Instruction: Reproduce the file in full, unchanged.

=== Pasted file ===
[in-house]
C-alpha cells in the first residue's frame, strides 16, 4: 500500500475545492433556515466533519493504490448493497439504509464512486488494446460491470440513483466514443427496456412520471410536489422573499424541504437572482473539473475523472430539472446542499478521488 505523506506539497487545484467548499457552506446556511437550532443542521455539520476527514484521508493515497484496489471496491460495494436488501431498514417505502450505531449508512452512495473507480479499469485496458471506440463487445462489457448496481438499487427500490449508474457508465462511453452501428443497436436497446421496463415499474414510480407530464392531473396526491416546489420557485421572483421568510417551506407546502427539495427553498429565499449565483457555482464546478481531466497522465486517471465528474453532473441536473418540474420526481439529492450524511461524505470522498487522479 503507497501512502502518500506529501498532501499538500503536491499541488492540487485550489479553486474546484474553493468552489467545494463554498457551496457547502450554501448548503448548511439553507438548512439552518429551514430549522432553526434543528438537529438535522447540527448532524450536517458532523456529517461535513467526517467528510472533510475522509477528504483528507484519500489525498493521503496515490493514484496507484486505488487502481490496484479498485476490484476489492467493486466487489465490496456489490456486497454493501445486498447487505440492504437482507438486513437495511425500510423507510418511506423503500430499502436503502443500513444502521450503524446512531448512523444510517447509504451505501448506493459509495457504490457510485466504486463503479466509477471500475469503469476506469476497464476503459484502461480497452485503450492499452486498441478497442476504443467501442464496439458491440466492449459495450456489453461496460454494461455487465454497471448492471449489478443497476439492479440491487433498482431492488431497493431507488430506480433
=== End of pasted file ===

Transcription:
[in-house]
C-alpha cells in the first residue's frame, strides 16, 4: 500500500475545492433556515466533519493504490448493497439504509464512486488494446460491470440513483466514443427496456412520471410536489422573499424541504437572482473539473475523472430539472446542499478521488 505523506506539497487545484467548499457552506446556511437550532443542521455539520476527514484521508493515497484496489471496491460495494436488501431498514417505502450505531449508512452512495473507480479499469485496458471506440463487445462489457448496481438499487427500490449508474457508465462511453452501428443497436436497446421496463415499474414510480407530464392531473396526491416546489420557485421572483421568510417551506407546502427539495427553498429565499449565483457555482464546478481531466497522465486517471465528474453532473441536473418540474420526481439529492450524511461524505470522498487522479 503507497501512502502518500506529501498532501499538500503536491499541488492540487485550489479553486474546484474553493468552489467545494463554498457551496457547502450554501448548503448548511439553507438548512439552518429551514430549522432553526434543528438537529438535522447540527448532524450536517458532523456529517461535513467526517467528510472533510475522509477528504483528507484519500489525498493521503496515490493514484496507484486505488487502481490496484479498485476490484476489492467493486466487489465490496456489490456486497454493501445486498447487505440492504437482507438486513437495511425500510423507510418511506423503500430499502436503502443500513444502521450503524446512531448512523444510517447509504451505501448506493459509495457504490457510485466504486463503479466509477471500475469503469476506469476497464476503459484502461480497452485503450492499452486498441478497442476504443467501442464496439458491440466492449459495450456489453461496460454494461455487465454497471448492471449489478443497476439492479440491487433498482431492488431497493431507488430506480433